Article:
Yesterday we ventured out to the Tohono Chul Botanical Park. It was enchanting to wander along pea gravel paths among mesquite and saguaro and agave. A huge olive tree hung above the entrance to the gift shop, suspiciously void of low hanging olives. My wife wanted one of the ripe ones, but being a flat footed old guy, I had to pass on by. All sorts of birds chirped and tweeted and trilled. Water sounded holy in the desert brilliance. Several fountains and pools were incorporated along the meandering way. Many ramadas covered in saguaro ribs offered respite from the sun. Butterflies floated along magically. Each breath felt like God was in it.

Desert dwellers are spiritual people. They cannot help but think of God. As I read about the Tohono O’odham tribe, I was fascinated with their mobile culture, how they followed their meager food sources. The huge saguaro cactus fruit was a staple for them. They made wine out of the reddish/purple fruit. I don’t recall any bloodshed or weaponry, land disputes or raiding parties. Being subsistence gatherers, they had nothing to steal, only spirits. The temporary ramadas reminded me of the Jewish tradition of building a temporary structure outside during Passover, not because they are needed but to remember their own desert experience thousands of years ago.

Image result for saguaro ramada pictures

Maybe that is what I love most about the desert:  the absence of distractions. Life seems stripped down in front of you, no pretension or layers of status. Your clothes and cars don’t matter much in the blazing sun.  A good wide brimmed hat and practical shoes do matter. So does water. And sunscreen.

Okay, I can’t stand it any more, more. I must get back to the rays and gentle air that rolls down from the ridges beyond Tucson. I gave you a literate summer breeze to inhale and hold deeply. If you wake up laughing slowly, you’ll know it worked, Amigos. Now you can hate me.

Image result for tucson mountain ridges pictures

 

268. Microwave Reconciliation

Before one can reconcile, it’s helpful to know what the state of conciliation is. Dictionary.com tells us the following:

verb (used with object), conciliated, conciliating.

1. to overcome the distrust or hostility of; placate; win over:

to conciliate an angry competitor.
2. to win or gain (goodwill, regard, or favor).
3. to make compatible; reconcile.
So re-conciling is about regaining a certain peace or understanding after some break or hostility has occurred to shift the original state of being. That state of being is essentially a relationship with another human being. Often the word reconcile is used to describe the painful process of trying to knit estranged spouses back together. The pastor or counselor functions as a seamstress or tailor, a surgeon even, looking for common viable threads that can be reattached. You can’t just sew any old fabric over a ripped relationship and expect good to come of it.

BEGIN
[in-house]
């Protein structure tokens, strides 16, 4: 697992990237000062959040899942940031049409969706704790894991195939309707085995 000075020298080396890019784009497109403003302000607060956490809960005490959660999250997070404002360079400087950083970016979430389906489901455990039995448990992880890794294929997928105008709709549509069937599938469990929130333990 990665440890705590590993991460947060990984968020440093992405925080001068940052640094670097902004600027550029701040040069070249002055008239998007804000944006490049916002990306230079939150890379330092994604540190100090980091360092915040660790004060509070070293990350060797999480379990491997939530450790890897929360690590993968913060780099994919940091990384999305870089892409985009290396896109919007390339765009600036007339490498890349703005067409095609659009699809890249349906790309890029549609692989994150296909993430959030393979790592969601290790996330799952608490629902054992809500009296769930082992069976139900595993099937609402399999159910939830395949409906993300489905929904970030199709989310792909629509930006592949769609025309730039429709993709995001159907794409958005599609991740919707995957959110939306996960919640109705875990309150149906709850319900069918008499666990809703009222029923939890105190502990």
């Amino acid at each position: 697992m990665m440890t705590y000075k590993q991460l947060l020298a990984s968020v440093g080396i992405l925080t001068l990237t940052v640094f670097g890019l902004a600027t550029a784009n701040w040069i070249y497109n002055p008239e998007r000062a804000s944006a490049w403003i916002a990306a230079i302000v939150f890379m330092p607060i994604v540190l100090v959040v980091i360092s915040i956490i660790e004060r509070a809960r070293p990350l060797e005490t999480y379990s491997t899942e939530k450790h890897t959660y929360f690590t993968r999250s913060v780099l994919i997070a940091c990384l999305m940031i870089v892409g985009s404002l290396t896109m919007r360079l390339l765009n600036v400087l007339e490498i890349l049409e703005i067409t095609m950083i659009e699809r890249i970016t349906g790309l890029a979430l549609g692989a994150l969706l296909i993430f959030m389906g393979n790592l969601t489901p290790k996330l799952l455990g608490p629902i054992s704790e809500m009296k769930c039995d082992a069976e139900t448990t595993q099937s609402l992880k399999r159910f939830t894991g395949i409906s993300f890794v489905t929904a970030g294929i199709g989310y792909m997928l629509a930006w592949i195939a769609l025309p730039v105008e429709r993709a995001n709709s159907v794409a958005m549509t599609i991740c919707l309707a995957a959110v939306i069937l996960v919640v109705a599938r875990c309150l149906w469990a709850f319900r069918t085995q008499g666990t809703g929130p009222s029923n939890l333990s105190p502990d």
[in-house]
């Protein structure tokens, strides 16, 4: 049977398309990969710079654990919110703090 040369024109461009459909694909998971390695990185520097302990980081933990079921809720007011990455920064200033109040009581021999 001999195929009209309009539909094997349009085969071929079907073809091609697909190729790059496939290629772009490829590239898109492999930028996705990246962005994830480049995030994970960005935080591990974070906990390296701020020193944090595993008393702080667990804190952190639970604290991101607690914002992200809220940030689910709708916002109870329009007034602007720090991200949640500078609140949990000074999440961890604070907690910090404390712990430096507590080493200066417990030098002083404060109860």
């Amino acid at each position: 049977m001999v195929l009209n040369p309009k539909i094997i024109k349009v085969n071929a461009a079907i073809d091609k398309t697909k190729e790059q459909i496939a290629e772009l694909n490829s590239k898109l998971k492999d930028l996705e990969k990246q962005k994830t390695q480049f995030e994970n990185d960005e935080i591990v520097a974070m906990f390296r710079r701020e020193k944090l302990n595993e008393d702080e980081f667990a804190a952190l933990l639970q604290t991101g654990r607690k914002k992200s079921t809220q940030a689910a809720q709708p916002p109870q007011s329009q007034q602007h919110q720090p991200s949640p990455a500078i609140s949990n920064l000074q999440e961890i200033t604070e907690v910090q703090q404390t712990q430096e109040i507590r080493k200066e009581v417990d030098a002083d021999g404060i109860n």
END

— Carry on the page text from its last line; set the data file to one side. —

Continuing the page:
The phrase microwave reconciliation came up in Sunday School discussion today. It’s an oxymoron, which is not a cleaning product or an opiate painkiller. Oxymorons are phrases that contradict themselves, like giant shrimp or silent scream. They are challenging word couplings that stop the reader for a moment, stunning him/her. “Say what?”  In its Greek origins apparently oxy + moron means “sharp dullness”. You are getting the picture by now, my witty blog nationals.  For I know in your dullness that you remain vigilantly sharp as a bowling ball.
The point of this post is to deconstruct microwave reconciliation. It’s as senseless as microwave justice or microwave faith or microwave love. You cannot speed cook abstract concepts like you do a mug of water or a hot dog. Even attempting to do so will destroy them. Imagine telling your mother, “Hey Mom, I don’t have time for a deeply satisfying home cooked meal. Just zap a piece of toxic pizza for me, will you?”
To make any sense at all, we need a concrete example to follow. Let’s say a father and son have drifted apart as the boy moved through middle school, let’s say ages 12-14. It’s common for these to be turbulent years. The old primary school conciliations wither away as the boy is influenced more and more by his peers and cool adults who don’t have so many rules or speak so many “no’s”.  Disrespect and contempt arise when the father and son try to negotiate new territory with the old patterns of behavior. The boy is breathing in freedom while Dad is still trying to exercise control. And drop a mom/wife in the mix who tries to carry the mail back and forth between these two men whom she loves. Everyone in the family sees and hears the tearing of the father/son fabric, though they simultaneously contrive to hide the tear from the outside world. You can accessorize a ripped butt seam by wearing a sweater around your waist or standing all the time so your suit jacket covers the rip. But adapting to the tear does not mend it.